Nor is it fair to ascribe a sinister meaning to every link between Bush, his friends and donors, and the Texas state government. I n some notable cases - involving HMOs and nuclear waste - the Bush administration has frustrated the wishes of big contributors. ''Association does not equal causality,'' said Thomas Ricks, the president of the University of Texas Investment Management Co., whose board includes big Bush donors who have voted to invest state funds with business associates and other major contributors. A ''connect-the-dots approach'' can unfairly distort innocent connections and coincidences, Ricks said.

''Governor Bush makes decisions based on what is best for Texas,'' said Bush campaign spokeswoman Mindy Tucker. ''Our contributors are people who have seen Governor Bush's outstanding leadership here in the state and want him to be president of the United States.''

But just as Bill Clinton and Michael Dukakis demonstrated a governor's unique prowess at raising funds from home-state interests for the presidential efforts, they also showed - in the debates over business regulation in Arkansas or the pollution of Boston Harbor - how gubernatorial records are a two-edged sword. An examination of Bush's record offers a glimpse at how powerful interests gather and sustain each other at the top of the political and corporate worlds.

Tort reform

Take, for example, the stately Houston law firm of Vinson & Elkins, which represents a variety of industrial, high-tech, and other corporate interests. There are three Bush ''pioneers'' at the firm - Joe Allen, Thomas Marinis, and Robert Whilden - who have pledged to raise $300,000 from their colleagues and associates and have collected $185,000 for the Bush presidential campaign. It is the single biggest bundle of cash in his treasury.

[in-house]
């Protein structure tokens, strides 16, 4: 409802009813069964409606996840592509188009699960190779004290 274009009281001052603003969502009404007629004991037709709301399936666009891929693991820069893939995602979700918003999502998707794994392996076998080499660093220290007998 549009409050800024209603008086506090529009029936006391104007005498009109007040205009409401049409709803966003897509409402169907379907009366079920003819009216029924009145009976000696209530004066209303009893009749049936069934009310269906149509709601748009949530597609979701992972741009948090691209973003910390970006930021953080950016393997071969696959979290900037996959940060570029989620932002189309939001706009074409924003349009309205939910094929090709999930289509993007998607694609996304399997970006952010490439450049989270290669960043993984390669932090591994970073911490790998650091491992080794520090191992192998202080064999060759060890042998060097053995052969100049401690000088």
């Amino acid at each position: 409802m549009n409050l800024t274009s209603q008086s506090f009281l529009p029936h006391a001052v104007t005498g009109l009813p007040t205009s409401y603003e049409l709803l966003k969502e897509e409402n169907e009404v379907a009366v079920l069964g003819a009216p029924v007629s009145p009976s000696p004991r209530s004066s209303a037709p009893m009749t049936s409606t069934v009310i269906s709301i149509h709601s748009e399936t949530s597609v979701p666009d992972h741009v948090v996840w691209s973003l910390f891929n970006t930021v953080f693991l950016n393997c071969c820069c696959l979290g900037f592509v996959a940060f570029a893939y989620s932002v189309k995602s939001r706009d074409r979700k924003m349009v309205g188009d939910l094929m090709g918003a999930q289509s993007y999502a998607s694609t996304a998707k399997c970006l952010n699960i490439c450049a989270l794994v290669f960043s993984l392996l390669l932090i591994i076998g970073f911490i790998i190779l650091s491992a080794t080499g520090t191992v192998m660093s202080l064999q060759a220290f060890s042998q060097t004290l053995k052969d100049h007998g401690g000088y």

The big law firms in Texas divide by a process of self-selection into corporate defense firms, which represent the state's wealthier interests and side toward Republican candidates, and plaintiff firms, which make their money by suing big corporate interests and tend to give money to Democrats. Vinson & Elkins is a corporate defense firm.

When Bush ran for governor in 1994, he selected four issues on which to build his campaign platform. One of the issues was tort reform, which is a legalistic way of saying that he thought the laws in Texas were too favorable to the plaintiffs. In his first term as governor, Bush successfully pushed tort reform through the Texas legislature.